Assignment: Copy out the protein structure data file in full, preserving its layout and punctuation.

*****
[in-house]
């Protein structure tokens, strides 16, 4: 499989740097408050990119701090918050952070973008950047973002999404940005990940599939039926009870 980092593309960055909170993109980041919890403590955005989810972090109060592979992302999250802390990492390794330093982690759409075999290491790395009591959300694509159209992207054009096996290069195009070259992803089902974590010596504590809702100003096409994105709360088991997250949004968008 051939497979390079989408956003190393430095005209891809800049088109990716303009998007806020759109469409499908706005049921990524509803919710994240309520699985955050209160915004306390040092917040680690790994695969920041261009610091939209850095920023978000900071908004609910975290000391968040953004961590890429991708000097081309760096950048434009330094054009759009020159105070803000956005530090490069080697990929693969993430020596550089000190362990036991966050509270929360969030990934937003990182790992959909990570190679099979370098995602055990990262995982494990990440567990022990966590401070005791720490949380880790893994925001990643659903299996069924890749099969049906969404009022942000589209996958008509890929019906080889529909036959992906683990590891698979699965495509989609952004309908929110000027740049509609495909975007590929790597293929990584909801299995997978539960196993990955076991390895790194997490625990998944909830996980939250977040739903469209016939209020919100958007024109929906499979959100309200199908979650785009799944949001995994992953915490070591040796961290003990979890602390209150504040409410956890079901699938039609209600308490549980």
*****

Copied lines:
[in-house]
């Protein structure tokens, strides 16, 4: 499989740097408050990119701090918050952070973008950047973002999404940005990940599939039926009870 980092593309960055909170993109980041919890403590955005989810972090109060592979992302999250802390990492390794330093982690759409075999290491790395009591959300694509159209992207054009096996290069195009070259992803089902974590010596504590809702100003096409994105709360088991997250949004968008 051939497979390079989408956003190393430095005209891809800049088109990716303009998007806020759109469409499908706005049921990524509803919710994240309520699985955050209160915004306390040092917040680690790994695969920041261009610091939209850095920023978000900071908004609910975290000391968040953004961590890429991708000097081309760096950048434009330094054009759009020159105070803000956005530090490069080697990929693969993430020596550089000190362990036991966050509270929360969030990934937003990182790992959909990570190679099979370098995602055990990262995982494990990440567990022990966590401070005791720490949380880790893994925001990643659903299996069924890749099969049906969404009022942000589209996958008509890929019906080889529909036959992906683990590891698979699965495509989609952004309908929110000027740049509609495909975007590929790597293929990584909801299995997978539960196993990955076991390895790194997490625990998944909830996980939250977040739903469209016939209020919100958007024109929906499979959100309200199908979650785009799944949001995994992953915490070591040796961290003990979890602390209150504040409410956890079901699938039609209600308490549980």